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This Ziegfeld girl is alive and kicking

Doris Eaton Travis lied about her age to get the job. Now she's able to brag about being 102. Her partner calls her `an American treasure.'

September 01, 2006|Rochelle Hines | Associated Press

NORMAN, Okla. — Frank Sinatra croons in the background as Doris Eaton Travis and her dance partner glide across the floor, her silver shoes sparkling in the light that bounces from the studio's mirrors.

Suddenly, a funky Latin beat takes over at the Macias Dance Studio in Oklahoma City, and the dancers slide into a cha-cha.

After more than 90 years as a hoofer, dancing still comes easy to Travis, who was a chorus girl in the Ziegfeld Follies, which enchanted Broadway from 1907 into the 1930s.

"I'm the last of the Ziegfeld Follies girls now," she says. "It's an honor in a way. I certainly didn't think that would happen."

Travis is 102, with a few wrinkles and white curly hair that frames her blue eyes. She credits her longevity to her ongoing love affair with dancing and other lifestyle choices -- "I didn't drink or smoke. I didn't abuse myself physically," she says.

Travis has survived not only physically and mentally but professionally as well, with annual appearances on Broadway, a small role in a Jim Carrey movie and her recent memoir, "The Days We Danced: The Story of My Theatrical Family From Florenz Ziegfeld to Arthur Murray and Beyond."

At her 400-acre ranch, about 10 miles northwest of the University of Oklahoma, Travis saunters around her 1970s rambler in a Southwest-inspired pantsuit and moccasins. She recalls details of the last 10 decades as if they happened yesterday.

Interest in the 5-foot-2 centenarian has piqued since a 1997 reunion with four other Ziegfeld Follies girls for the reopening of the New Amsterdam Theatre in New York City, where she danced about 80 years earlier.

"I was the only one who could still dance," she says, chuckling.

That led to her annual involvement in the Broadway Cares/Actors Equity Fights AIDS benefit, where she caught the eye of Carrey and director Milos Forman, who were making the movie "Man on the Moon," about the life of comedian Andy Kaufman.

"I played this woman who was supposed to be an actress who was no longer popular. I had to ride a stick horse and faint and then get resuscitated," Travis says, laughing as she does a fake gallop.

A year later, Travis found her latest dance partner through an ad for a personal chef. Bill George took on more responsibilities over the years, serving also as chauffeur, social coordinator, companion and friend.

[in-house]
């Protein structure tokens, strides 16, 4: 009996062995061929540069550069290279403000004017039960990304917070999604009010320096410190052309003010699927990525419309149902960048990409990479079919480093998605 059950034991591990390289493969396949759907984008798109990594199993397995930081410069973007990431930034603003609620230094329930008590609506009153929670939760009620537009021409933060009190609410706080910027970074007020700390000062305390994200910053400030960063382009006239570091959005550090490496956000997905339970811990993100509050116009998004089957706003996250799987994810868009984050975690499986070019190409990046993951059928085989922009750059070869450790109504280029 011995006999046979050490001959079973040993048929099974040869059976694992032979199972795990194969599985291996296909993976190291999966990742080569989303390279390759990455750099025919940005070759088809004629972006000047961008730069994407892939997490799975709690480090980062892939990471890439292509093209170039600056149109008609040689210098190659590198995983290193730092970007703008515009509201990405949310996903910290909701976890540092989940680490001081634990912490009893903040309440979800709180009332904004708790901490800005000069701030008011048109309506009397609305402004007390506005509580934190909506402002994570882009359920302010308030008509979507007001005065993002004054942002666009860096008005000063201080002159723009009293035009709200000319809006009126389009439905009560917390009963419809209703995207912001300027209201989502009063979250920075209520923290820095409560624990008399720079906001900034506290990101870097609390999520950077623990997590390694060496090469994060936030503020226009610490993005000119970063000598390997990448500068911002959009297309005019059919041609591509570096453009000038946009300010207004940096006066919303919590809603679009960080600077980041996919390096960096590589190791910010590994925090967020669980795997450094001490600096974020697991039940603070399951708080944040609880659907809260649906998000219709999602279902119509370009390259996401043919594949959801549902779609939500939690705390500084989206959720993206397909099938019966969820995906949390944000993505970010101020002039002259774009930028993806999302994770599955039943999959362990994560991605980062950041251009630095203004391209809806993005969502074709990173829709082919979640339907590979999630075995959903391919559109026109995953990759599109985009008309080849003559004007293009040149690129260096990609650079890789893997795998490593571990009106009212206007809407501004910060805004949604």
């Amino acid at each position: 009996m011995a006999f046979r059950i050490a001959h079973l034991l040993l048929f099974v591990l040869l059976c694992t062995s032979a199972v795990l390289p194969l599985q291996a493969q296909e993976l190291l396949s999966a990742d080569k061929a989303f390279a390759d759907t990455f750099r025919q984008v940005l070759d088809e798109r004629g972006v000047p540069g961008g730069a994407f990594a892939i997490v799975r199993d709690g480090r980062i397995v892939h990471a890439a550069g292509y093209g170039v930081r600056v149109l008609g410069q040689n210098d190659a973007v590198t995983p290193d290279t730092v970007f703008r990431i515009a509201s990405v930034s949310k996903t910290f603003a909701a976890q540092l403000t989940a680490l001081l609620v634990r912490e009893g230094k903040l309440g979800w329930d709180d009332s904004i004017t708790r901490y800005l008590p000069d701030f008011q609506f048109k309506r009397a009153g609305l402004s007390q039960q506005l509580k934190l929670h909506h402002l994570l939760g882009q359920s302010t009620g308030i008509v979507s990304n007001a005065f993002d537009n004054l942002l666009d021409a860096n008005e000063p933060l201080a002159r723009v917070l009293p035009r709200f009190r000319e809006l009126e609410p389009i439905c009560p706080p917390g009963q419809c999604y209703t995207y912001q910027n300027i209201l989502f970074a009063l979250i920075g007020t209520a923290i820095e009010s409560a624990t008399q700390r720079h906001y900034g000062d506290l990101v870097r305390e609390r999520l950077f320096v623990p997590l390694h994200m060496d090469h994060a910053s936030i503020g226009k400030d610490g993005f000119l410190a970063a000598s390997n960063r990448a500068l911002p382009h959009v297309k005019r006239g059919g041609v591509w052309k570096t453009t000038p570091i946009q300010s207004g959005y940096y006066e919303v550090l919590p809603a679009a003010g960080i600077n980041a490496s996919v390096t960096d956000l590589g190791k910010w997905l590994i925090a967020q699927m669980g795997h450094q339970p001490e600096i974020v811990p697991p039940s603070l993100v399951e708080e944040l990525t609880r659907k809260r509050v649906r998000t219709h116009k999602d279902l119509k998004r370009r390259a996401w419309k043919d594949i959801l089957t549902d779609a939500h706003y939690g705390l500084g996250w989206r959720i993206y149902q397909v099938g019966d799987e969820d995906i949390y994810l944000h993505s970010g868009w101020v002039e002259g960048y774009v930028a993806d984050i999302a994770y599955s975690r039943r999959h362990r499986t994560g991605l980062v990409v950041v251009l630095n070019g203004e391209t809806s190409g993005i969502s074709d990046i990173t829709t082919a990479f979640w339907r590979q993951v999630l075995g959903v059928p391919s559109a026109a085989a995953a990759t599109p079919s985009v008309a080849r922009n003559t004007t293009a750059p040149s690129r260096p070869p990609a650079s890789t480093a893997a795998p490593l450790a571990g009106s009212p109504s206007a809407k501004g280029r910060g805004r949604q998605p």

"It's really odd because day to day you forget she's a celebrity," George, 48, says. "You don't think of it until you see her in a setting.... When she steps onto that stage to a sold-out house and people are on their feet screaming and applauding, then you realize it. That's when it's breathtaking. She's an American treasure."

Travis was born March 14, 1904, one of seven children to newspaper linotype operator Charles Eaton and his wife, Mary, in Norfolk, Va.

"All of the family developed dancing or some form of talent," Travis says of her artistically inclined clan.

Some of the children, who became known as the "Eatons of Broadway," got their first break when a stock company production of "Blue Bird" appeared in Washington, D.C., in 1911. Travis and her sisters, Pearl and Mary, had only small roles, but it led to steady work in other local plays and lead roles when "Blue Bird" returned to Washington three years later.

But their lives drastically changed when the play -- and the family -- went on the road. That split the family, with the mother, three daughters and youngest son, Charlie, going to New York and the father remaining in Washington with the other three children.

By then, the Ziegfeld Follies had become an entertainment staple. Inspired by the Folies Bergere in Paris, Ziegfeld Follies was part Broadway show, part vaudeville, featuring top entertainers such as W.C. Fields, Eddie Cantor, Fanny Brice and Will Rogers. Juicing up the show were beautiful female dancers who performed elaborate chorus numbers composed by Irving Berlin and wore costumes by Art Deco designer and illustrator Erte.

Pearl Eaton nabbed a part in the chorus of the "Ziegfeld Follies of 1918," and Travis became the youngest Ziegfeld Follies girl when she was hired at age 14 (she lied to producers and said she was 16). She became a principal dancer in 1920. Travis recalls Ziegfeld as a "very nice and very pleasant" man who became a good friend to her family.

She turned to silent movies with "At the Stage Door" in 1921 and "The Broadway Peacock" and "Tell Your Children" in 1922. But she never really got into film. "I think I enjoyed musical theater much more than the movies," she says.

Travis' love of dancing and musical theater was shaken when the stock market crash of 1929 ushered in the Depression and the close of many theaters. She continued to do stock company productions and appeared in the chorus line of the movie "Whoopee!" with Cantor, but by the mid-1930s, work was hard to find.

"Show business is up and down, even without a depression," Travis says. "I was really quite desperate, and dancing was the only thing I knew."

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